There is no single definition of cognitive-behavior therapy. Although some
common points of view are shared by most cognitive-behavior therapists,
there is wide diversity among those people who call themselves cognitive therapists,
behavior therapists, or cognitive-behavior therapists. The therapists
themselves may say they practice cognitive therapy, or behavior therapy, or
cognitive-behavior therapy, or some other approach, all of which fall under the
umbrella of CBT. The definition that follows is meant to give you a general
idea of what cognitive-behavior therapy is. It is not, however, an absolute definition.
CBT is typically a short-term, problem-focused therapy that relies of scientific
research. The focus is on the difficulties in the present, although in understanding
these difficulties occasionally early life experiences are discussed. The
goal of therapy is to teach the individuals to be their own therapists by providing
strategies to evaluate their thinking and manage problematic behaviors.
The emphasis is on providing you with the tools you need to make progress towards
the goals you set.
Qualifications and Training Necessary for Particular Mental Health Professionals
Cognitive-behavior therapy can be done by a number of different mental
health professionals. Competent cognitive-behavior therapists are trained in
many different disciplines, and the distinction between different types of mental
health professionals can sometimes be confusing. Therefore, we have listed
below a brief description of the training received by different types of professionals
who offer cognitive behavior therapy. Keep in mind that the emphasis
on CBT during training will vary between the disciplines listed below.
Psychologists have doctoral degrees (Ph.D., Ed.D., Psy.D.) from graduate programs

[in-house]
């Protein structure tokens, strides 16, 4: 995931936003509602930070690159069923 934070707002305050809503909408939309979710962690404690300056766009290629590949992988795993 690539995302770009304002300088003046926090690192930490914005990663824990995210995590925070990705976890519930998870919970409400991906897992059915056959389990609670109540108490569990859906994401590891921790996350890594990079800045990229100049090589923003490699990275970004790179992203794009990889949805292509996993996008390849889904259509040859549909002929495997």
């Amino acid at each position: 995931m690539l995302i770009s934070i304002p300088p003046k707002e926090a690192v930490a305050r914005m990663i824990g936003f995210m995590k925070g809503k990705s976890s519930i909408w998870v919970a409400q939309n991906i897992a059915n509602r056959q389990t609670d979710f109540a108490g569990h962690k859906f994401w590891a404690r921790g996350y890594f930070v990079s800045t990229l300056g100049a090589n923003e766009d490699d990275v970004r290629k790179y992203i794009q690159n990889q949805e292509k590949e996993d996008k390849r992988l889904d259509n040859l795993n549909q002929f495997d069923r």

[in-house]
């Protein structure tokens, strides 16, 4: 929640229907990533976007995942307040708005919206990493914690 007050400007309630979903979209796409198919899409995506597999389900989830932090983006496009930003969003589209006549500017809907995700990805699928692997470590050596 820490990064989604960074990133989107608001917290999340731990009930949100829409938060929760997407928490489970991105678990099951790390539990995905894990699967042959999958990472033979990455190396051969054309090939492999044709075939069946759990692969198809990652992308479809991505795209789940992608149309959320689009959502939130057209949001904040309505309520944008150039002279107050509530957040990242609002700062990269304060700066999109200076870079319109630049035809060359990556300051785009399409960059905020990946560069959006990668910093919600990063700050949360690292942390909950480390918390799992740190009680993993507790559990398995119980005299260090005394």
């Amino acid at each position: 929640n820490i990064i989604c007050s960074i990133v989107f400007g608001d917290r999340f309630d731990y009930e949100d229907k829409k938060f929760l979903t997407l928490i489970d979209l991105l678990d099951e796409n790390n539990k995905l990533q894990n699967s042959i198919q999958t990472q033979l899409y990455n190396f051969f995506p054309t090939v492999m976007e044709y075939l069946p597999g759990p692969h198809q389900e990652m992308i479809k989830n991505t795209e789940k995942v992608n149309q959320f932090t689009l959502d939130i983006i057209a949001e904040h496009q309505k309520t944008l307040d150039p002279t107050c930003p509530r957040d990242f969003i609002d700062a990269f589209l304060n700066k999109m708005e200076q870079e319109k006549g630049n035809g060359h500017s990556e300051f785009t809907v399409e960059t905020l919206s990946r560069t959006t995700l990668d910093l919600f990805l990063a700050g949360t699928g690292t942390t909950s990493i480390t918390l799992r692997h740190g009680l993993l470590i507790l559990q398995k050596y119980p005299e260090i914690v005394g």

approved by the American Psychological Association and, soon, the
Canadian Psychological Association. Clinical psychologists also have a one-year
clinical internship, and one to two years of supervised postdoctoral
experience is generally required to receive a license. Licensing or certification
procedures vary and are the responsibility of state or provincial governing
Clinical Social Workers
A clinical social worker must have a college degree plus at least two years
of graduate training in a program accredited by the Council on Social Work
Certified social workers have a master’s or doctoral degree in Social
Work (MSW, DSW, or Ph.D.) from a program approved by the Council on
Social Work Education, have had two years of post-degree experience in
the practice of social work, and must have passed an examination given by
the Academy of Certified Social Workers (ACSW). Licensing procedures
vary from state to state and province to province.
A psychiatrist must have a medical degree. Although, technically, an individual
can practice psychiatry having had four years of medical school and
a one-year medical internship, most psychiatrists continue their training in
a five-year residency program in psychiatry. Psychiatrists who have Board
certification have had two years of post-residency experience practicing
psychiatry and must have passed an examination given by the American